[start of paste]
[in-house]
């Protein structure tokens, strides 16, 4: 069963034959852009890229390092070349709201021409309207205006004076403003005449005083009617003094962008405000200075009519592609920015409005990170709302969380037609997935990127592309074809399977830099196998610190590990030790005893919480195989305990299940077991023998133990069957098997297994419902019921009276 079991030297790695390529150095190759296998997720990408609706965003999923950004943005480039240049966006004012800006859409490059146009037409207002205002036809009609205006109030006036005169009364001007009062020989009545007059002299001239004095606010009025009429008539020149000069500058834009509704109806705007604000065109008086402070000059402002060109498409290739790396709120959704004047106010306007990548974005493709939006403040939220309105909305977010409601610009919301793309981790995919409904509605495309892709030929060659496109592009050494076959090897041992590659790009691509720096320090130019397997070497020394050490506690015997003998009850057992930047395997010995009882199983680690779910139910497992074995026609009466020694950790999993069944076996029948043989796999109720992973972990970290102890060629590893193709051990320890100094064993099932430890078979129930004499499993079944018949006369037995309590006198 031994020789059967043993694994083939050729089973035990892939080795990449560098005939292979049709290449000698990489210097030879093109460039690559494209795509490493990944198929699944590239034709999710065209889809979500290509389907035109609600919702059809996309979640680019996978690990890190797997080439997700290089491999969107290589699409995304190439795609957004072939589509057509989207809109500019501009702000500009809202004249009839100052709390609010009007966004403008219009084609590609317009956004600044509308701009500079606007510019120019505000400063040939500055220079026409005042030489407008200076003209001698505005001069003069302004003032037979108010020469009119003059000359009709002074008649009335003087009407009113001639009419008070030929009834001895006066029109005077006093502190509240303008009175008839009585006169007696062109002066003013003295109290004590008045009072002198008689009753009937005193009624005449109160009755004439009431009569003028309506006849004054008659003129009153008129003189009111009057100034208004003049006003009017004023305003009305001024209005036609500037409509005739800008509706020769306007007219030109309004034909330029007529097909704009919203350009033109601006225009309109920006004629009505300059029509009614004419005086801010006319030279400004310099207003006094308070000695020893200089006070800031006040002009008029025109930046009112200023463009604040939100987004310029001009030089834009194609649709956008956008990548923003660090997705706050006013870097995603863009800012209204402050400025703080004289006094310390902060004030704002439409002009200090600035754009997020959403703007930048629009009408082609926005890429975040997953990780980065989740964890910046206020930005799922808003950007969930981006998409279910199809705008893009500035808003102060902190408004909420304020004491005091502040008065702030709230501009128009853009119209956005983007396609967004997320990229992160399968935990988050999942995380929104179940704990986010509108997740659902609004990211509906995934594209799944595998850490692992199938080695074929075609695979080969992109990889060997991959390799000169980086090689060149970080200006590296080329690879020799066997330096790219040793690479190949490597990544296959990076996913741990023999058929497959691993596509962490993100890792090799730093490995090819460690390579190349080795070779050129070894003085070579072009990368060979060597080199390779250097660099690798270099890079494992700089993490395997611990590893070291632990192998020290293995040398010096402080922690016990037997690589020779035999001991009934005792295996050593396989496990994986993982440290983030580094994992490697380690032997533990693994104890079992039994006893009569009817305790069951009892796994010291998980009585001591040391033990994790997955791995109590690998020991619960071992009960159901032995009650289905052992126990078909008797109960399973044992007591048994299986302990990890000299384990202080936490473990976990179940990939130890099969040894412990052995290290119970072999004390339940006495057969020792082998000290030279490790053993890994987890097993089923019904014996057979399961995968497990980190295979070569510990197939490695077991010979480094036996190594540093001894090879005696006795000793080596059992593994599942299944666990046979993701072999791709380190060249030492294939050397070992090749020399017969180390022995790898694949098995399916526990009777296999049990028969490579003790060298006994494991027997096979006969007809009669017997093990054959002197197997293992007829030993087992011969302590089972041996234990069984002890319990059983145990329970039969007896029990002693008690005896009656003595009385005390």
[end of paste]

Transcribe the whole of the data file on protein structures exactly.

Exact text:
[in-house]
């Protein structure tokens, strides 16, 4: 069963034959852009890229390092070349709201021409309207205006004076403003005449005083009617003094962008405000200075009519592609920015409005990170709302969380037609997935990127592309074809399977830099196998610190590990030790005893919480195989305990299940077991023998133990069957098997297994419902019921009276 079991030297790695390529150095190759296998997720990408609706965003999923950004943005480039240049966006004012800006859409490059146009037409207002205002036809009609205006109030006036005169009364001007009062020989009545007059002299001239004095606010009025009429008539020149000069500058834009509704109806705007604000065109008086402070000059402002060109498409290739790396709120959704004047106010306007990548974005493709939006403040939220309105909305977010409601610009919301793309981790995919409904509605495309892709030929060659496109592009050494076959090897041992590659790009691509720096320090130019397997070497020394050490506690015997003998009850057992930047395997010995009882199983680690779910139910497992074995026609009466020694950790999993069944076996029948043989796999109720992973972990970290102890060629590893193709051990320890100094064993099932430890078979129930004499499993079944018949006369037995309590006198 031994020789059967043993694994083939050729089973035990892939080795990449560098005939292979049709290449000698990489210097030879093109460039690559494209795509490493990944198929699944590239034709999710065209889809979500290509389907035109609600919702059809996309979640680019996978690990890190797997080439997700290089491999969107290589699409995304190439795609957004072939589509057509989207809109500019501009702000500009809202004249009839100052709390609010009007966004403008219009084609590609317009956004600044509308701009500079606007510019120019505000400063040939500055220079026409005042030489407008200076003209001698505005001069003069302004003032037979108010020469009119003059000359009709002074008649009335003087009407009113001639009419008070030929009834001895006066029109005077006093502190509240303008009175008839009585006169007696062109002066003013003295109290004590008045009072002198008689009753009937005193009624005449109160009755004439009431009569003028309506006849004054008659003129009153008129003189009111009057100034208004003049006003009017004023305003009305001024209005036609500037409509005739800008509706020769306007007219030109309004034909330029007529097909704009919203350009033109601006225009309109920006004629009505300059029509009614004419005086801010006319030279400004310099207003006094308070000695020893200089006070800031006040002009008029025109930046009112200023463009604040939100987004310029001009030089834009194609649709956008956008990548923003660090997705706050006013870097995603863009800012209204402050400025703080004289006094310390902060004030704002439409002009200090600035754009997020959403703007930048629009009408082609926005890429975040997953990780980065989740964890910046206020930005799922808003950007969930981006998409279910199809705008893009500035808003102060902190408004909420304020004491005091502040008065702030709230501009128009853009119209956005983007396609967004997320990229992160399968935990988050999942995380929104179940704990986010509108997740659902609004990211509906995934594209799944595998850490692992199938080695074929075609695979080969992109990889060997991959390799000169980086090689060149970080200006590296080329690879020799066997330096790219040793690479190949490597990544296959990076996913741990023999058929497959691993596509962490993100890792090799730093490995090819460690390579190349080795070779050129070894003085070579072009990368060979060597080199390779250097660099690798270099890079494992700089993490395997611990590893070291632990192998020290293995040398010096402080922690016990037997690589020779035999001991009934005792295996050593396989496990994986993982440290983030580094994992490697380690032997533990693994104890079992039994006893009569009817305790069951009892796994010291998980009585001591040391033990994790997955791995109590690998020991619960071992009960159901032995009650289905052992126990078909008797109960399973044992007591048994299986302990990890000299384990202080936490473990976990179940990939130890099969040894412990052995290290119970072999004390339940006495057969020792082998000290030279490790053993890994987890097993089923019904014996057979399961995968497990980190295979070569510990197939490695077991010979480094036996190594540093001894090879005696006795000793080596059992593994599942299944666990046979993701072999791709380190060249030492294939050397070992090749020399017969180390022995790898694949098995399916526990009777296999049990028969490579003790060298006994494991027997096979006969007809009669017997093990054959002197197997293992007829030993087992011969302590089972041996234990069984002890319990059983145990329970039969007896029990002693008690005896009656003595009385005390």